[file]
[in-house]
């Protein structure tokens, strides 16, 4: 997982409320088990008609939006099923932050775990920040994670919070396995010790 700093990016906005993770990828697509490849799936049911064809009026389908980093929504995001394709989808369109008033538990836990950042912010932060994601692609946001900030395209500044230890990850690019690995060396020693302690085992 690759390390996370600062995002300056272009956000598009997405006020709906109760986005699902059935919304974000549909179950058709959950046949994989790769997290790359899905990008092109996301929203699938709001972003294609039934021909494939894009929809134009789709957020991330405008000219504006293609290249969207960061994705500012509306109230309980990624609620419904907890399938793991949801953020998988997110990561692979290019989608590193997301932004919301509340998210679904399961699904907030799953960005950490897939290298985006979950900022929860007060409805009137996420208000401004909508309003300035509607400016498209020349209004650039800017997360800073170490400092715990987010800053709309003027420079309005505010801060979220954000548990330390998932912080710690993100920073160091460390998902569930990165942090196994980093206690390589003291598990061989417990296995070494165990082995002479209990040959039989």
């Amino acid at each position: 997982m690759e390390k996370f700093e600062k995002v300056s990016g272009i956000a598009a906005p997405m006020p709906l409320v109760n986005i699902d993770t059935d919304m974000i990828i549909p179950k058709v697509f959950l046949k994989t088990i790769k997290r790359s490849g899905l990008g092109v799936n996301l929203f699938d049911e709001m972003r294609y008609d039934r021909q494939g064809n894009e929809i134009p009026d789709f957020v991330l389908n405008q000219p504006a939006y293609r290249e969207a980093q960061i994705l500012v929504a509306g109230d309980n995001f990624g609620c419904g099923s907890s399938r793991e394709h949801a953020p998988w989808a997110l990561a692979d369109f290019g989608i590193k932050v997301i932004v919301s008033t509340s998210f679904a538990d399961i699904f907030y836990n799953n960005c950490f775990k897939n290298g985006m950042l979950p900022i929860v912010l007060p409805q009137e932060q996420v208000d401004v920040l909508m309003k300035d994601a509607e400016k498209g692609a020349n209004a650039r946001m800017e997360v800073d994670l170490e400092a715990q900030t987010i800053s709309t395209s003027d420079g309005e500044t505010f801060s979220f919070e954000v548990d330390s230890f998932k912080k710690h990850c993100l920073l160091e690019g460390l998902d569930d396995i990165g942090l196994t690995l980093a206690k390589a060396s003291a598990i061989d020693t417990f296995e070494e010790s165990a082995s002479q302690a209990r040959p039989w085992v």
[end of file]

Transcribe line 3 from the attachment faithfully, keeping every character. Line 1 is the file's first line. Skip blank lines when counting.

């Amino acid at each position: 997982m690759e390390k996370f700093e600062k995002v300056s990016g272009i956000a598009a906005p997405m006020p709906l409320v109760n986005i699902d993770t059935d919304m974000i990828i549909p179950k058709v697509f959950l046949k994989t088990i790769k997290r790359s490849g899905l990008g092109v799936n996301l929203f699938d049911e709001m972003r294609y008609d039934r021909q494939g064809n894009e929809i134009p009026d789709f957020v991330l389908n405008q000219p504006a939006y293609r290249e969207a980093q960061i994705l500012v929504a509306g109230d309980n995001f990624g609620c419904g099923s907890s399938r793991e394709h949801a953020p998988w989808a997110l990561a692979d369109f290019g989608i590193k932050v997301i932004v919301s008033t509340s998210f679904a538990d399961i699904f907030y836990n799953n960005c950490f775990k897939n290298g985006m950042l979950p900022i929860v912010l007060p409805q009137e932060q996420v208000d401004v920040l909508m309003k300035d994601a509607e400016k498209g692609a020349n209004a650039r946001m800017e997360v800073d994670l170490e400092a715990q900030t987010i800053s709309t395209s003027d420079g309005e500044t505010f801060s979220f919070e954000v548990d330390s230890f998932k912080k710690h990850c993100l920073l160091e690019g460390l998902d569930d396995i990165g942090l196994t690995l980093a206690k390589a060396s003291a598990i061989d020693t417990f296995e070494e010790s165990a082995s002479q302690a209990r040959p039989w085992v």